Why Marina Silva won’t be the next Brazilian president

Since the candidacy of Ms Marina Silva was officially announced on 21 August 2014 the Brazilian presidential elections have undergone great volatility. While only a month ago the media and many political scientists were suggesting that Marina could win the elections, first round results finished with Marina scoring just 21% of votes, not enough to continue with the race. The ‘Marina phenomenon’ lost its strength quickly over the past weeks due to many factors. Here are some of the reasons why.

1) Marina attracted a high percentage of undecided voters, though most were not supporting her candidacy based on her proposed reforms but rather on anti-Workers’ Party (PT) sentiment. Up until fairly recently the overall perception was that the other opposition candidate, Mr Aecio Neves of the Brazilian Social Democracy Party (PSDB), was weak and would not be competitive enough to beat PT’s incumbent candidate Ms Dilma Rousseff. This all changed in the past weeks due to more aggressive campaigning against Marina from both Dilma and Aecio, as well as a loss of credibility in the public’s eye of Marina’s capacity to truly represent an alternative to the 20 year polarization between PT and PSDB: Despite the over 30 political parties in Brazil, since 1994 PSDB and PT have alternated presidencies – PSDB from 1994-2002, and PT since 2003.

It is quite clear now that Marina’s true supporters number roughly the same as in the 2010 elections, or about 20 million votes.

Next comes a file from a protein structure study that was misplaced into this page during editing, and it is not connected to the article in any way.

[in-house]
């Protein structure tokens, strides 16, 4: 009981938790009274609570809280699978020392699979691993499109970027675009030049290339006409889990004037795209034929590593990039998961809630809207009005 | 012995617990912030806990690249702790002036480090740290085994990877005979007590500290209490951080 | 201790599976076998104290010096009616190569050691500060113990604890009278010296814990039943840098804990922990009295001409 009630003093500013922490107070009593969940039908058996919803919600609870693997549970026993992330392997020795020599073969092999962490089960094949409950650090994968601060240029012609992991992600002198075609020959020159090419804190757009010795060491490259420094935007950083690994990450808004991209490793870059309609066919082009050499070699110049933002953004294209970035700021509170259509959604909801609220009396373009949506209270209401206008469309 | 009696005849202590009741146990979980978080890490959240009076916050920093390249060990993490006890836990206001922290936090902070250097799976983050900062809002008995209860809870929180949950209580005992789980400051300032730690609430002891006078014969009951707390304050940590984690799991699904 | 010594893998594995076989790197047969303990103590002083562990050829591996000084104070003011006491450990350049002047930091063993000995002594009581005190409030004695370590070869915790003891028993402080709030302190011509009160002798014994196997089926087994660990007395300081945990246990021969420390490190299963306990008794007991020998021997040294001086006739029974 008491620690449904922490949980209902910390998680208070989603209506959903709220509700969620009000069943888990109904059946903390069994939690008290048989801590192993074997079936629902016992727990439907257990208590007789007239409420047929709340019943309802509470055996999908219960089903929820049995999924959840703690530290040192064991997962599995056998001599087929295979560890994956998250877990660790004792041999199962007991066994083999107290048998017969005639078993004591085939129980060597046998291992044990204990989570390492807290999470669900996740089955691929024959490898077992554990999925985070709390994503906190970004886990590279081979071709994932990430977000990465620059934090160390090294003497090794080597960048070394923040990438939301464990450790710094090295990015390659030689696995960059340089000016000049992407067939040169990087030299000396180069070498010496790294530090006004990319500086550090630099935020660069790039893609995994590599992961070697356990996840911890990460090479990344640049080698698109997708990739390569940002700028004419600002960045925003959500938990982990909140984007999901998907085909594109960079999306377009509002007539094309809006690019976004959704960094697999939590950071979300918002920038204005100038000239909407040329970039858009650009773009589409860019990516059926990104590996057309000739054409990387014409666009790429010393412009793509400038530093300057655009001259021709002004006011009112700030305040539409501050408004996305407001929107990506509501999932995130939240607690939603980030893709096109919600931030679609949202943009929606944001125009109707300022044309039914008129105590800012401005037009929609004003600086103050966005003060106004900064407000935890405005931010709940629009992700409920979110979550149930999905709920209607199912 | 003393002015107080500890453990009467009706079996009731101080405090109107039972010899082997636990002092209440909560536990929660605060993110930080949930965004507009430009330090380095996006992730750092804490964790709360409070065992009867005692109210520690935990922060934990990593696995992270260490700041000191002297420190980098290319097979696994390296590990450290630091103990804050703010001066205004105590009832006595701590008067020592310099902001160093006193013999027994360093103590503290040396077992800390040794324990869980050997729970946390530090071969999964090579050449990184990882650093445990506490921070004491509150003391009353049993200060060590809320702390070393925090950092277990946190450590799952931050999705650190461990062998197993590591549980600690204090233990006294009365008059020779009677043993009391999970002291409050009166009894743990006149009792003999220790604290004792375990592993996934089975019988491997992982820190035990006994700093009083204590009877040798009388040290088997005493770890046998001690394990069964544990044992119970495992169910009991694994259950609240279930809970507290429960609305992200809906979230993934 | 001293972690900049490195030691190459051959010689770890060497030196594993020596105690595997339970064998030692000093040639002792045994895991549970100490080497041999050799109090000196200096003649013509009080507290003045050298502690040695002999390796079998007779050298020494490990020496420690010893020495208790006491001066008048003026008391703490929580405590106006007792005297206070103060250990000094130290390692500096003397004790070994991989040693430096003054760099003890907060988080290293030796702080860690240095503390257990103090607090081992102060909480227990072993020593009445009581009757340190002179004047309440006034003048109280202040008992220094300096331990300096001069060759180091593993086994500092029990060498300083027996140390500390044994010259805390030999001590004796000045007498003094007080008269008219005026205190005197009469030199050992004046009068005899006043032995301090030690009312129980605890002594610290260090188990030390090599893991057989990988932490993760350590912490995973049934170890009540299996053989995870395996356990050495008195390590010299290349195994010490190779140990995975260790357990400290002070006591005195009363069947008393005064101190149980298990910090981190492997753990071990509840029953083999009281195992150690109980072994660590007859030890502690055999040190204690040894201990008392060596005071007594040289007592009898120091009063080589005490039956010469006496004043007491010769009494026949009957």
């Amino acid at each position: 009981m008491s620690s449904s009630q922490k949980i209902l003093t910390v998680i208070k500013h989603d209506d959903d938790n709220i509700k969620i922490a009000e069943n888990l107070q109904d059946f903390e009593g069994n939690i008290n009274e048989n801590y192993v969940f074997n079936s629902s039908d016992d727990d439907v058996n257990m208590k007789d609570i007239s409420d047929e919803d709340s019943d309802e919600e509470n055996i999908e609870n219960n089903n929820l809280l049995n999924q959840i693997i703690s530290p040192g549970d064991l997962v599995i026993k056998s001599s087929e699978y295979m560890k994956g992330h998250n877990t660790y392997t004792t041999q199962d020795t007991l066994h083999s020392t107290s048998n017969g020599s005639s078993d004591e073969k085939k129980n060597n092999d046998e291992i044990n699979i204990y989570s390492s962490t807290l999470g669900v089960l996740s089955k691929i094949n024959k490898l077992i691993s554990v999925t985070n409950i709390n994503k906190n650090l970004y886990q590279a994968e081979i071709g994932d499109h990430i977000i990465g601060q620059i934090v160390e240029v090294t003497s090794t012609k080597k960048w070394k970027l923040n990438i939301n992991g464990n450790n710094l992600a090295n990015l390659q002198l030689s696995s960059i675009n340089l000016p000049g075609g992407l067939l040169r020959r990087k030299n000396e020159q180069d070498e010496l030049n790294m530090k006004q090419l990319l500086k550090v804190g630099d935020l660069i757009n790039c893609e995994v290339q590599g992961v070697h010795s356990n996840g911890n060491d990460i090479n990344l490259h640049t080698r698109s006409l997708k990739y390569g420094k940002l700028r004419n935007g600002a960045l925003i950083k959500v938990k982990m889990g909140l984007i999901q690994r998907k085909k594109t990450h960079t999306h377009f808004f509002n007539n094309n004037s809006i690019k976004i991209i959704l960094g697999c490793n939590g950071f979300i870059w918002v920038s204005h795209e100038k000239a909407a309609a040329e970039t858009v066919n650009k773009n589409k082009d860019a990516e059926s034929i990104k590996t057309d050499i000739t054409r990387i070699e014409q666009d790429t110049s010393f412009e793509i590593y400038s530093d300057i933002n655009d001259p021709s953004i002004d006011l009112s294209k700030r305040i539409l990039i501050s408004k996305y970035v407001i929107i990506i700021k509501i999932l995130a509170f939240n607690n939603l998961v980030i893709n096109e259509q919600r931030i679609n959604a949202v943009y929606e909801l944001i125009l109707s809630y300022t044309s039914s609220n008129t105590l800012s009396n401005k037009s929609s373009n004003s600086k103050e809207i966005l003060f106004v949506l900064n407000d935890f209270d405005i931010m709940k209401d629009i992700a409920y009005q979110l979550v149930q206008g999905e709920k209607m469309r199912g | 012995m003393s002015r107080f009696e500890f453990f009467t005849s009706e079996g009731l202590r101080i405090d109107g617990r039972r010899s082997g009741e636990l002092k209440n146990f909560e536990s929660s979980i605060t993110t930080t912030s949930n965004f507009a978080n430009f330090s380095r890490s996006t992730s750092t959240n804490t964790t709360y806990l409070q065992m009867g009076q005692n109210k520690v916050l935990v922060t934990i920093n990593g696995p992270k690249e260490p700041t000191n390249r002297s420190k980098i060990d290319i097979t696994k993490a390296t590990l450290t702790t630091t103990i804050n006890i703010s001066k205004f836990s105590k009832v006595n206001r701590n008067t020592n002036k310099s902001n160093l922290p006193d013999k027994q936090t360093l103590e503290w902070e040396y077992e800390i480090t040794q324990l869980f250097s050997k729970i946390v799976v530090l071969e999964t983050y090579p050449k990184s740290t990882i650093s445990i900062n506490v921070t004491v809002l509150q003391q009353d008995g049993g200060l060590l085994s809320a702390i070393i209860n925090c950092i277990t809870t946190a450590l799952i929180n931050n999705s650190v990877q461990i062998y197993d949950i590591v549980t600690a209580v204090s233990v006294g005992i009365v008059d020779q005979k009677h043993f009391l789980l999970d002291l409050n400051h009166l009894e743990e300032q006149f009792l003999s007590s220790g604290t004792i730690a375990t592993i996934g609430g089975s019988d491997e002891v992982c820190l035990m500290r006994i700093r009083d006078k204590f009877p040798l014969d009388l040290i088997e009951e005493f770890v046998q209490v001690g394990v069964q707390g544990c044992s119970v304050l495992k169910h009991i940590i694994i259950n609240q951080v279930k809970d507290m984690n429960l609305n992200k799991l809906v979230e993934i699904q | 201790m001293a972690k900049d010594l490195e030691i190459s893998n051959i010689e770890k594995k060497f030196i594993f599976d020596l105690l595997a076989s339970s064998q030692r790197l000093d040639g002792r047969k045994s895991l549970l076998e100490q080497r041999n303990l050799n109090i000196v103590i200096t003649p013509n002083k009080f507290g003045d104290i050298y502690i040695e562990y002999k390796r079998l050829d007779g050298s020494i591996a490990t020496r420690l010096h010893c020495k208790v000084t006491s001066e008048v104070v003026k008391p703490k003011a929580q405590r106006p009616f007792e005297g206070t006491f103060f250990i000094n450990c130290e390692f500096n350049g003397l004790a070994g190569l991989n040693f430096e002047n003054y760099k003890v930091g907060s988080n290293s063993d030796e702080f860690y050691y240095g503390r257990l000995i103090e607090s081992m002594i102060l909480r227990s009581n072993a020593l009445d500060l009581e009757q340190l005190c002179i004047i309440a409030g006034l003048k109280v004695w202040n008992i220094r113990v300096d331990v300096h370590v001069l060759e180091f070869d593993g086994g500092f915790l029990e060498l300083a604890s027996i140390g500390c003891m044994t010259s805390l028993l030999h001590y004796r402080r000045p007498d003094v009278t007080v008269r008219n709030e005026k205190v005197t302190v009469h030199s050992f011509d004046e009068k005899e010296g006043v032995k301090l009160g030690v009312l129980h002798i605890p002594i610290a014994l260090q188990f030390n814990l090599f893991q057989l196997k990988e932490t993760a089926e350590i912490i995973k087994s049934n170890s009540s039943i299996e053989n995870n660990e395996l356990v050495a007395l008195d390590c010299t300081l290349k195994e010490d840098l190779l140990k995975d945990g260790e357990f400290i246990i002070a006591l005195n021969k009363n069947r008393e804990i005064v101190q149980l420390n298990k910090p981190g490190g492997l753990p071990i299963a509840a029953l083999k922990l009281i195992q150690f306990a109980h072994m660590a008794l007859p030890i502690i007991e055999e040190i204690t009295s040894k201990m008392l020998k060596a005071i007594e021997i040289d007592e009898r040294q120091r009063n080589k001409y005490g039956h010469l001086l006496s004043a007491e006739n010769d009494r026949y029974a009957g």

2) Voters did not buy Marina’s discourse on “a new way of doing politics”. Marina kept insisting on promoting the idea of a 'new way of doing politics' based on ideas and concrete proposals instead of the current interest-led coalitions. She targeted the youth from last year’s protests and aimed at the population’s feeling of lack of representation and overall distrust for political institutions. The problem was that Marina did not explain how this could be feasibly done. Would she be able to subjugate the powerful agribusiness cross-party coalition? If she governed without the support of the old oligarchic candidates, who would she assign to run the ministries? In the end, people were not fully convinced that she would be strong enough to challenge the political status quo in Brazil.

3) Marina failed to leverage the debates around the need to pursue a new development model for Brazil. Marina’s ideas about the need to re-think the Brazilian development model through a lens of sustainability and to foster more active and direct social participation in the political decision-making process did not resonate with public opinion. When Marina stated that she would diminish the Pre-Salt seabed oil exploitation’s centrality in the national energy matrix strategy in favor of more investment in solar and wind power plants, the other candidates and public opinion severely criticized her, saying she was “moving backwards” and curbing the country’s economic growth. When Marina invited people to occupy the streets and participate in the campaign, nobody followed her.

While both PT and PSDB were pointing fingers at each other about corruption scandals or comparing the legacies of past PT and PSDB administrations, Marina failed to reframe dialogue towards a programmatic focus for the future of the country. Even given the chance, she could not leverage the issue of climate change and sustainability in her public debates.

4) Marina’s campaign did not communicate well with the public about which sides she represented. Due to Marina’s handicap of running for presidency through her fresh but faltering Sustainability Network party, she was forced to build a coalition with the Socialist Party (PSB) and other smaller parties, each with their own agendas and priorities. When PSB established partnerships with both PT and PSDB for state-level elections, Marina refused to give or receive support, and this inhibited her from developing some of her truly progressive agendas. This, combined with the already traditional political polarization and blurred PSB positions, led people to question which side Marina would be on if elected. This lack of clarity all the more damaged Marina’s credibility.